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Solar Water Heating

Solar Heating Devices absorb the sun's radiation with specially-coated absorbers to heat air or water.  Solar water heaters work well in a commercial environment such as well as in single family homes.


Solar water heating systems work by using panels which absorb the sun's radiation to heat air or water.  This type of heating system often acts as a back up your to your existing heater, in turn reducing your energy costs.

Two examples of commercial industries using Solar Water Heating include


One of the largest solar heating  units is the 1 million gallon pool used for the 1996 Atlanta Olympics -  savings are estimated to be upwards of $12,000 per year in avoided energy costs thanks to the 10,000 square foot solar heating system on this natatorium.


Solar water heating devices are making a difference worldwide.  For instance:

  • Israel is using solar for approximately 6% of its annual residential energy
  • Hawaii has exceptionally high market penetration rates, with more than 15% of homes with a solar heating devices


  1. Restaurants   
  2. Hotels and Resorts
  3. Laundromats
  4. Car washes

Residential uses include:

  1. Domestic hot water preheat
  2. Radiant space heating
  3. Swimming pool heater - the most common use for solar energy in the United States today. Solar pool-heating systems increase an unheated pool's water temperature by 10 degrees.



Key Benefits

bulletReduce energy bills
bulletReduce impact on natural resources
bulletPollution Free


Solar Space Heating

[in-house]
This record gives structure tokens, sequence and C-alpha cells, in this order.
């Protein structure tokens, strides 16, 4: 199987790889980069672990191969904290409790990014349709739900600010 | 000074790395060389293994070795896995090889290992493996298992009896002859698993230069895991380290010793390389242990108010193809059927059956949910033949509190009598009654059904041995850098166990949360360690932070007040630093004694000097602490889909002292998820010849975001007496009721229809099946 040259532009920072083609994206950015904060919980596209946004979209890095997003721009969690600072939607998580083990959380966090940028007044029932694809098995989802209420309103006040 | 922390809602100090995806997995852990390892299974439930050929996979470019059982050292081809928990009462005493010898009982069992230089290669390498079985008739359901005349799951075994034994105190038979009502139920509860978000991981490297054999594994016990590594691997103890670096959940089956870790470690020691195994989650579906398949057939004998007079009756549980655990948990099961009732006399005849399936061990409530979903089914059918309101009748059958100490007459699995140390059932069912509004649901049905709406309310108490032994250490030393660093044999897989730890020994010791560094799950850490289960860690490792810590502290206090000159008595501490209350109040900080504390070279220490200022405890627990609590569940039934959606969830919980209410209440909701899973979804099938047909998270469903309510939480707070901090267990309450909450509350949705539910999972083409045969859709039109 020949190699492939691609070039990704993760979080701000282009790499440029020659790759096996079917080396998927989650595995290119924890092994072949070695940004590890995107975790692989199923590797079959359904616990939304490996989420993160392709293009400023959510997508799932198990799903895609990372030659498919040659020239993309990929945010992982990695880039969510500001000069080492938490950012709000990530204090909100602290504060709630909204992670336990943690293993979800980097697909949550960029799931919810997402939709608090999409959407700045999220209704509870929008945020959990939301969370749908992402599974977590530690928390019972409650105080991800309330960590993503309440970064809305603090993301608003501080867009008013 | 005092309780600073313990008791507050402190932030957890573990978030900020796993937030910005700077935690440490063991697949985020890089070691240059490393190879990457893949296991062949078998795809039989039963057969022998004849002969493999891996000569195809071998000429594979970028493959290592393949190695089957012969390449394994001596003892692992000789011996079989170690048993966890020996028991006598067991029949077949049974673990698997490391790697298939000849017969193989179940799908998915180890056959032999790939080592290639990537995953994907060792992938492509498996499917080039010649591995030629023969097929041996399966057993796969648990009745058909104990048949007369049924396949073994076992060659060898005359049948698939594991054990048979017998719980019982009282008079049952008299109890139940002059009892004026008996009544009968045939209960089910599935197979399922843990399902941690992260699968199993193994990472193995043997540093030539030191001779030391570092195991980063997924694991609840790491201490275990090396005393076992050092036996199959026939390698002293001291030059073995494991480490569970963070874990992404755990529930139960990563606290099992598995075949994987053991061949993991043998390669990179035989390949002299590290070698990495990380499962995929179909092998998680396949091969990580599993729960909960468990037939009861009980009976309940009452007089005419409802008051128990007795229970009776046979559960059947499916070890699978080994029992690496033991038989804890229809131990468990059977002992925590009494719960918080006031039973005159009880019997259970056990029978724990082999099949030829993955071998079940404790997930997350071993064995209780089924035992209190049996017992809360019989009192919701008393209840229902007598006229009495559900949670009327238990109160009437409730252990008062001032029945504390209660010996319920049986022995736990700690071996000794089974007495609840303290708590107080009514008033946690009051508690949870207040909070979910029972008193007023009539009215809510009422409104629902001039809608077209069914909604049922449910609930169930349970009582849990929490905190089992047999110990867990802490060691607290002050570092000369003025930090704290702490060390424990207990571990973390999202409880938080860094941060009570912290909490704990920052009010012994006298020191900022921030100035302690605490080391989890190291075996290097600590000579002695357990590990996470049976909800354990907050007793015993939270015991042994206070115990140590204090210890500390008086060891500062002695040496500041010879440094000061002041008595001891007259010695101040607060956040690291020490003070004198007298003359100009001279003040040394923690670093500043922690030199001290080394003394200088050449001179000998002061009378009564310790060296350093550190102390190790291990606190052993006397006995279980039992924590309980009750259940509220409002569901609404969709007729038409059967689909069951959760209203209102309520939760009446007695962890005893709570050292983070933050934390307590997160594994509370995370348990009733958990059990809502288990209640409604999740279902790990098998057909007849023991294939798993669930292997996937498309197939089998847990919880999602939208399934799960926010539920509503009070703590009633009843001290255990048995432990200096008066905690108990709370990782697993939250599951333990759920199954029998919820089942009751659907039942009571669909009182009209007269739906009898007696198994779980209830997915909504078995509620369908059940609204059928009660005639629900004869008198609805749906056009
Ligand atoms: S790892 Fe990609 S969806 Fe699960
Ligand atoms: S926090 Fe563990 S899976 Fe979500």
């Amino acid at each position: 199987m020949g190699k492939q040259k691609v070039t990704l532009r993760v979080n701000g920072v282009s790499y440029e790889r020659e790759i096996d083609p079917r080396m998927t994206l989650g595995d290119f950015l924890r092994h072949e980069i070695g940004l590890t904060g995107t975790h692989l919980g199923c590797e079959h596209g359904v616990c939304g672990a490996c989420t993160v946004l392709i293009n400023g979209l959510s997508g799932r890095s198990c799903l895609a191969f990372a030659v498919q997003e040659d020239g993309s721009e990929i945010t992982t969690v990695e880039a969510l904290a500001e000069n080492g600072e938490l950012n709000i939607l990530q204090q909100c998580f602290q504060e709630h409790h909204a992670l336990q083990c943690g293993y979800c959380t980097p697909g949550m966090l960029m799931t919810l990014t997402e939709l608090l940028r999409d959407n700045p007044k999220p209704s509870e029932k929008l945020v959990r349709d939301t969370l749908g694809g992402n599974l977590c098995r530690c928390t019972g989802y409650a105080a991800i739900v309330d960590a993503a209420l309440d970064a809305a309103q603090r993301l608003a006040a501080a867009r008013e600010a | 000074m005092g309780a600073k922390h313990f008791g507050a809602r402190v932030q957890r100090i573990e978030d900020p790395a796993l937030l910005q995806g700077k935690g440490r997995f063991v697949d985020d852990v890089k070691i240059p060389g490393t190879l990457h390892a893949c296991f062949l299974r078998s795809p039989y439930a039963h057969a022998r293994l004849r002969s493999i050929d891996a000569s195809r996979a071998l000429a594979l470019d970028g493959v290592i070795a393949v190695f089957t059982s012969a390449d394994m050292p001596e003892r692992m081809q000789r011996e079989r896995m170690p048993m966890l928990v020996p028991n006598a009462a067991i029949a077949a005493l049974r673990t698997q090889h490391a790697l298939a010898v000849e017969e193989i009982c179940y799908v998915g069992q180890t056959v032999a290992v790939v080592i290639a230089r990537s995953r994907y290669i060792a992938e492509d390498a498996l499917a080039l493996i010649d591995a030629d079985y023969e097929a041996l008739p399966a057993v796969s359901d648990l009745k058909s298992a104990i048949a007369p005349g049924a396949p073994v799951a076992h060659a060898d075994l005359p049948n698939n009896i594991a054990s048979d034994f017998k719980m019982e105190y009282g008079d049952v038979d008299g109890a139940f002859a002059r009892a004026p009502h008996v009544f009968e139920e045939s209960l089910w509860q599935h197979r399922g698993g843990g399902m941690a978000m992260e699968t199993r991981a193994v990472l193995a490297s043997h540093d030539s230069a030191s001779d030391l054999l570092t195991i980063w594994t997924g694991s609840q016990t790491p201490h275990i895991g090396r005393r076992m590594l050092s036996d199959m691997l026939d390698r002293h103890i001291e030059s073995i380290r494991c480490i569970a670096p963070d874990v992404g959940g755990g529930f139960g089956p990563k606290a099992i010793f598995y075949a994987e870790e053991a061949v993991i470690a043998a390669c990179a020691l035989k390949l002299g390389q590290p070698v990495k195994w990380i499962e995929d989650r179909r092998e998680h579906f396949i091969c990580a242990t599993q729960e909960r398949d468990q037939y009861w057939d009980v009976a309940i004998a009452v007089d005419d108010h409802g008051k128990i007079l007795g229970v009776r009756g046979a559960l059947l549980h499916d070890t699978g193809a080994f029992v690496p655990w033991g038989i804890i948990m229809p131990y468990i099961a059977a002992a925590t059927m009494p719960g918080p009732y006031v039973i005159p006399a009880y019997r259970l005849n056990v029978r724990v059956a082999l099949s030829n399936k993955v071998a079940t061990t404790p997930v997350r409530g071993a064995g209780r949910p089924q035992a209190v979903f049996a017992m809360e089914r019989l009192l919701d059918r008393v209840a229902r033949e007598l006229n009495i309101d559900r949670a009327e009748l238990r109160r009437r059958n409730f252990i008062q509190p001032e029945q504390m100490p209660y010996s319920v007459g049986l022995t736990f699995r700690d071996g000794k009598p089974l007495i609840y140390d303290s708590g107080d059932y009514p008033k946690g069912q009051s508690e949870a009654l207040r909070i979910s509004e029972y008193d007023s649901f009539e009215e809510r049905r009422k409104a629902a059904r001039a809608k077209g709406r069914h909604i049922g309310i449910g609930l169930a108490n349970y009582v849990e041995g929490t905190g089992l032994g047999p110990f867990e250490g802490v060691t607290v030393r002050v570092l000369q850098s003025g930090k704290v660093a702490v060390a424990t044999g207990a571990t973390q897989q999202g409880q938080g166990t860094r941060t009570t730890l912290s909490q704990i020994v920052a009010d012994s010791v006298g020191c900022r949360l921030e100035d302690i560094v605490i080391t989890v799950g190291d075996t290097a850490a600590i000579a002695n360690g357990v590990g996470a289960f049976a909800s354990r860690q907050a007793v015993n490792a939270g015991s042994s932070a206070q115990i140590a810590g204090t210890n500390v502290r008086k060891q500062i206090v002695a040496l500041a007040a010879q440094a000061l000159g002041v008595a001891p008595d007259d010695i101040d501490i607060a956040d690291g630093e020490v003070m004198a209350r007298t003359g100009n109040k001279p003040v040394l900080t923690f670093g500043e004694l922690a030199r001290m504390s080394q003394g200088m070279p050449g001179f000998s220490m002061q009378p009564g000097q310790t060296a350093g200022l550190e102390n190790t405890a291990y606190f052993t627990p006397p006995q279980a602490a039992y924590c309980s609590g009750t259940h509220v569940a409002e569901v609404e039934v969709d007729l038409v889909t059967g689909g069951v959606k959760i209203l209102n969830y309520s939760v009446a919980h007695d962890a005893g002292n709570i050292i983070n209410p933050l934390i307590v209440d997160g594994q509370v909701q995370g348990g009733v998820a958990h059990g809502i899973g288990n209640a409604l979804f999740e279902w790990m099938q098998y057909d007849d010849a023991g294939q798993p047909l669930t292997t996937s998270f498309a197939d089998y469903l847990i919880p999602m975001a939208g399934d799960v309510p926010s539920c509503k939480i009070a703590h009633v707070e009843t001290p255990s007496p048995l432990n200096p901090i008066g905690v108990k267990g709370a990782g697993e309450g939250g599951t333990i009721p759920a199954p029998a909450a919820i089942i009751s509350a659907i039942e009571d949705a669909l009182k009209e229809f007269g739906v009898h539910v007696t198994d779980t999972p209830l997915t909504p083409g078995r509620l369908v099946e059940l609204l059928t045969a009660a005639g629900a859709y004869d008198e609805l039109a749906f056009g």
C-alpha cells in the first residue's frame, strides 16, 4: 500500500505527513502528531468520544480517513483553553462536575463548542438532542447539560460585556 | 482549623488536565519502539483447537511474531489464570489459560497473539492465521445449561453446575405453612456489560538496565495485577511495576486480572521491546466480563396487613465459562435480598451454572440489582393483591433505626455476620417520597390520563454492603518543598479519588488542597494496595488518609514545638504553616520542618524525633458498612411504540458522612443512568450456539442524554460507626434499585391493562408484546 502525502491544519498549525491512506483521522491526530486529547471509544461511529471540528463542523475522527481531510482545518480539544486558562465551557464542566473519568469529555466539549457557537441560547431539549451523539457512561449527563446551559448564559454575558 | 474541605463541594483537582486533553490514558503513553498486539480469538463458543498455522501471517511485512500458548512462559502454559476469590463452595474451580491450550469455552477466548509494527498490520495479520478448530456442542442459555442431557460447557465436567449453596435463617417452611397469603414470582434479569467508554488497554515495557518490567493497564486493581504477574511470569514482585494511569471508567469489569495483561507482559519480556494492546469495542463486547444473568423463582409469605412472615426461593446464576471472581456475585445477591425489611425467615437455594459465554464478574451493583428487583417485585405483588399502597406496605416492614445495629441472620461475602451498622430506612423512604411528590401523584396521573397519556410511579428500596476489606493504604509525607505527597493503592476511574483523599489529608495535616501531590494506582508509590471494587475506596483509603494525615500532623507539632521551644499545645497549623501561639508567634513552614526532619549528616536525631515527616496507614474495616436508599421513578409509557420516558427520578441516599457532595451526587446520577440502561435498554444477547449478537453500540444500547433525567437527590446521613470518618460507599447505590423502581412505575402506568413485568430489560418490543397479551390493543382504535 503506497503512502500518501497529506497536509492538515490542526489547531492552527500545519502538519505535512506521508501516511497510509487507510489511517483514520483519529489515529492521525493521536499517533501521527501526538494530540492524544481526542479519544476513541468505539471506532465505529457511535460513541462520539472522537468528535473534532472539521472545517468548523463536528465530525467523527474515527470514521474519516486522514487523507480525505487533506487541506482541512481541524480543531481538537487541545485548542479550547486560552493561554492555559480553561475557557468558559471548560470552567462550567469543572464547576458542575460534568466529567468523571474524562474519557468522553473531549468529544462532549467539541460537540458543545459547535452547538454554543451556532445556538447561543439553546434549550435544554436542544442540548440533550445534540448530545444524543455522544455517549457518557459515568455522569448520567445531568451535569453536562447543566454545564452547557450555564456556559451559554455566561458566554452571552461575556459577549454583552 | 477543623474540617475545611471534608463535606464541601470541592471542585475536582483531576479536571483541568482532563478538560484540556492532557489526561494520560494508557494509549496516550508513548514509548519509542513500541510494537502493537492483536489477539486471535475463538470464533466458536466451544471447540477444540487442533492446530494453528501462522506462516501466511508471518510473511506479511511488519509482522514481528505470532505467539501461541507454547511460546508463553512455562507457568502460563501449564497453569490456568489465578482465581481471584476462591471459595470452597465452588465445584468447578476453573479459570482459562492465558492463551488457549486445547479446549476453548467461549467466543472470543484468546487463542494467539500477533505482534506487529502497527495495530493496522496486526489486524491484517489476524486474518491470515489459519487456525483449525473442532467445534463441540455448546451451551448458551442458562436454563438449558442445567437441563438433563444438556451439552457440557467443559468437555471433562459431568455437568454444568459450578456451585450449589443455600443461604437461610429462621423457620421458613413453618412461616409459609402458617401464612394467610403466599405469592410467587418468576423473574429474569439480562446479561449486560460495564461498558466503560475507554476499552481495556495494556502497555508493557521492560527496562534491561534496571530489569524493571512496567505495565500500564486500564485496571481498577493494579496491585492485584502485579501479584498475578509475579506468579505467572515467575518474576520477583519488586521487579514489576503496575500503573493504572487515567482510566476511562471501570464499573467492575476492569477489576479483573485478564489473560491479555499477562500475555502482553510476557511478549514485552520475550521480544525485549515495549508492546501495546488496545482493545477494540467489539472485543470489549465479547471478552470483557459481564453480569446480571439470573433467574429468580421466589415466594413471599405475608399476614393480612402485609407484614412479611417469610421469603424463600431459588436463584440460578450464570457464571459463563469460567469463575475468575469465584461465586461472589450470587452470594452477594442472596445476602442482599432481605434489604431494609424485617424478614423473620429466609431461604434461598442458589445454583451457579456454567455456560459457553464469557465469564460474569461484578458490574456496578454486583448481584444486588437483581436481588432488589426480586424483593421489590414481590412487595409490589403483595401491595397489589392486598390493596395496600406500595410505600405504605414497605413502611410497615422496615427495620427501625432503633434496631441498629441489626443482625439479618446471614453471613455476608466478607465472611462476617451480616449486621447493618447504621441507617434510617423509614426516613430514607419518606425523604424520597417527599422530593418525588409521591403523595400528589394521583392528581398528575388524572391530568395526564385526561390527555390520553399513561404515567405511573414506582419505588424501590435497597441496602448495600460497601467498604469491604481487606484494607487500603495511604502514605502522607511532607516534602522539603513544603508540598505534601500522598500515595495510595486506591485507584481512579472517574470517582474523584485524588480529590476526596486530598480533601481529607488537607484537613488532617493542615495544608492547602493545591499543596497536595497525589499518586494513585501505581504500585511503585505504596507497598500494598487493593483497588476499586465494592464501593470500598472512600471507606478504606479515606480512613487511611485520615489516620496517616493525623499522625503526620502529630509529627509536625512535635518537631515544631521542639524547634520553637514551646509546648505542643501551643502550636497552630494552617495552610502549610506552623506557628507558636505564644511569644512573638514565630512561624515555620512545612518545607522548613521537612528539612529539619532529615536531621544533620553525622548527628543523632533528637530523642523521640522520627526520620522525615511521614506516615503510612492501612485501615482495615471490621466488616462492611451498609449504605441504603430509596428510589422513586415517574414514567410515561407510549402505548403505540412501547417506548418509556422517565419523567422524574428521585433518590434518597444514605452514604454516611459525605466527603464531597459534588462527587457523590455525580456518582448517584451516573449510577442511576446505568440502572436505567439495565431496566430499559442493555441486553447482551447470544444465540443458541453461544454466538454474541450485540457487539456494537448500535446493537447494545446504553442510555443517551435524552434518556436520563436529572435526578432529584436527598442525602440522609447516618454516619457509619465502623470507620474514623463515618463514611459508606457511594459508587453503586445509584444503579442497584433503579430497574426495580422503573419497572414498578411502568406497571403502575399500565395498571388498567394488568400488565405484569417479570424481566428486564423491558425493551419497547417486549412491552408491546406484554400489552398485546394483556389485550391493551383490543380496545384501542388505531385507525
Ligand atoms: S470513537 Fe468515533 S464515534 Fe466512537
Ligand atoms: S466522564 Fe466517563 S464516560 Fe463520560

A passive solar space heating system takes advantage of the suns warmth through design features that capture and store the suns warmth.  Large south-facing windows and materials in the floors or walls that absorb warmth during the day and release that warmth at night when it is needed most are two great examples. Your costs will vary depending on the system you choose.

bulletDirect gain (the simplest system) stores and slowly releases heat energy collected from the sun shining directly into the building and warming materials such as tile or concrete.
bulletIndirect gain (similar to direct gain) uses materials that hold, store, and release heat; the material is located between the sun and living space (typically the wall).
bulletIsolated gain collects solar energy remote from the location of the primary living area. For example, a sunroom attached to a house collects warmer air that flows naturally to the rest of the house.



An active solar space-heating systems uses collectors to collect and absorb solar radiation in unison with electric fans or pumps which transfer and distribute the solar heat.  in most cases active systems have an energy-storage system to provide heat when the sun is not shining.


For more information on the basics of Solar heating read Solar Heating and You published by the EERE




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